Concurrent Programming with Node.js Multithreading using
Node.js is known to be a single-threaded runtime environment, meaning that a program’s code is executed line after line and there can’t be two lines of a program running at the same time.
This may seem like a disadvantage when compared to multithreaded runtimes such as .NET’s CRL or the JVM, which can leverage the multi-core nature of modern CPUs.
In practice, this comes with the great advantage of largely simplifying the programming model. As an example, strong assumptions can be made that no concurrent access can ever happen to a shared data structure.
Node.js has great resources to explain how this works
Node.js Multithreading support
Although Node.js makes the assumption of running user code in a single thread, it also exposes multithreading APIs, the core of which lies in the
worker_threads programming model is fairly simple and consists of instantiating a
Worker by providing the path to the file to be executed.
A somewhat convoluted example consists of a single program that behaves differently depending on whether it’s executed from the main or a worker thread:
The main thread, identified by the boolean export
isMainThread, logs to the console and then starts a new worker using the same file. The worker will then execute the code in the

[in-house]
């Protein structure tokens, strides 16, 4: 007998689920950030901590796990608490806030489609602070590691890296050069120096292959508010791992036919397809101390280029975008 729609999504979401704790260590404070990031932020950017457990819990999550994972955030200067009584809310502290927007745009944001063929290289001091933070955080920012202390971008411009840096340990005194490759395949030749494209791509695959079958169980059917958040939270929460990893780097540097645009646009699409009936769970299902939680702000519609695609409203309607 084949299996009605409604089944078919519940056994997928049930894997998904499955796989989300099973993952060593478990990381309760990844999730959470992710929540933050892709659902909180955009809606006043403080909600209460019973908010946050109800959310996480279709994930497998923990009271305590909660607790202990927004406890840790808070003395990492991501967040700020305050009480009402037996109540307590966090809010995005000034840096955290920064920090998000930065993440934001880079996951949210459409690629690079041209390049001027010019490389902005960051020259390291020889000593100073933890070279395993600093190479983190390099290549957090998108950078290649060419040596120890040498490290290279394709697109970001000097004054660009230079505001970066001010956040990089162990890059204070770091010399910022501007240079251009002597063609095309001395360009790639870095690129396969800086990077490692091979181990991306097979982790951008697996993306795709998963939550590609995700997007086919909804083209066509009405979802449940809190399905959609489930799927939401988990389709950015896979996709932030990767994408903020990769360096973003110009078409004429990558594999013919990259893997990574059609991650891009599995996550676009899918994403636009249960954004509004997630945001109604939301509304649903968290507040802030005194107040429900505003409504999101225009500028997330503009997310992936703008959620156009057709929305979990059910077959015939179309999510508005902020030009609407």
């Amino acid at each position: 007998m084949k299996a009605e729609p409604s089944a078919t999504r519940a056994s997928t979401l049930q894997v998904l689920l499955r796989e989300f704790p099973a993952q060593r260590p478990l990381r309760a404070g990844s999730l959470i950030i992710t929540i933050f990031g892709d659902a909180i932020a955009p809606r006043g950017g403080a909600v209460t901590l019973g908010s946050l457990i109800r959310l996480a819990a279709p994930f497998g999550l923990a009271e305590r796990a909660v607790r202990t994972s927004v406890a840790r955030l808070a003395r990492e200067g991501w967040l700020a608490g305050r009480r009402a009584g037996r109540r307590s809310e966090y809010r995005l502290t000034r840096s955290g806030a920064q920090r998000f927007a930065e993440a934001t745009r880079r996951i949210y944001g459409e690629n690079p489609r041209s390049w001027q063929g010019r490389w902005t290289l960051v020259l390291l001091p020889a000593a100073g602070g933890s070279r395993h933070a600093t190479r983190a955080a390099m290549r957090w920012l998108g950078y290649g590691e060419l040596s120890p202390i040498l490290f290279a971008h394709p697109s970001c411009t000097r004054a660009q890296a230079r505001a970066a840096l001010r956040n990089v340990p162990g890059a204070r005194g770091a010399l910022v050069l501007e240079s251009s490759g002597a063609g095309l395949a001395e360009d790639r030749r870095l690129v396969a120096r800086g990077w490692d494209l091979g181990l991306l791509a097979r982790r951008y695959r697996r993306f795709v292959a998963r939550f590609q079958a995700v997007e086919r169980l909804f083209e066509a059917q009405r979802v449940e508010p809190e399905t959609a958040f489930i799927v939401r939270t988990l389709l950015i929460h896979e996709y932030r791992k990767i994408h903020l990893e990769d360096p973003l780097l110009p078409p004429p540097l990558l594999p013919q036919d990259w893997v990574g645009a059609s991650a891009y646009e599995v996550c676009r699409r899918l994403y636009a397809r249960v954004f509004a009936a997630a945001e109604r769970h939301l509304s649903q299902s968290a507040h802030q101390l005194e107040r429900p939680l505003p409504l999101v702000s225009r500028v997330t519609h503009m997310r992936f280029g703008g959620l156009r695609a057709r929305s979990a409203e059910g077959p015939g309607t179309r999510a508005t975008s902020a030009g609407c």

else branch and print its own
The result of running this program will be similar to:
You can follow along by cloning this repository, where you will find all the code shown in this blog post.
A program that runs on multiple threads, where each thread does something different and is isolated from the others, is not a very useful program. More often, they will need to collaborate and communicate to carry out a common task.
For example, in order to avoid blocking the event loop, you may want to offload a CPU-intensive operation to a worker by sending it some data, letting it run in the background, then getting the result back for further processing in the main thread.
This requires some level of synchronization between the main and worker threads because they are running concurrently.
A typical way to communicate across multiple threads is by accessing shared data.
As an example, let’s compute the Nth prime number, a fairly expensive operation for high values of N, and offload this work to a number of background workers. Then, we want to determine which one managed to begin the computation first.
For reference, this is the code we use to calculate the Nth prime number:
A naive approach
The following code is the entry point of our program, running on the main thread.
It spawns a certain number of workers (the specific number is unimportant), supplying them with the index of the prime we want to compute and a result variable to store the result. It then waits for all workers to finish and prints the value of the prime number and the threadId of the worker that computed it.
The reason why we decided to use an array to store the result will be clearer later on.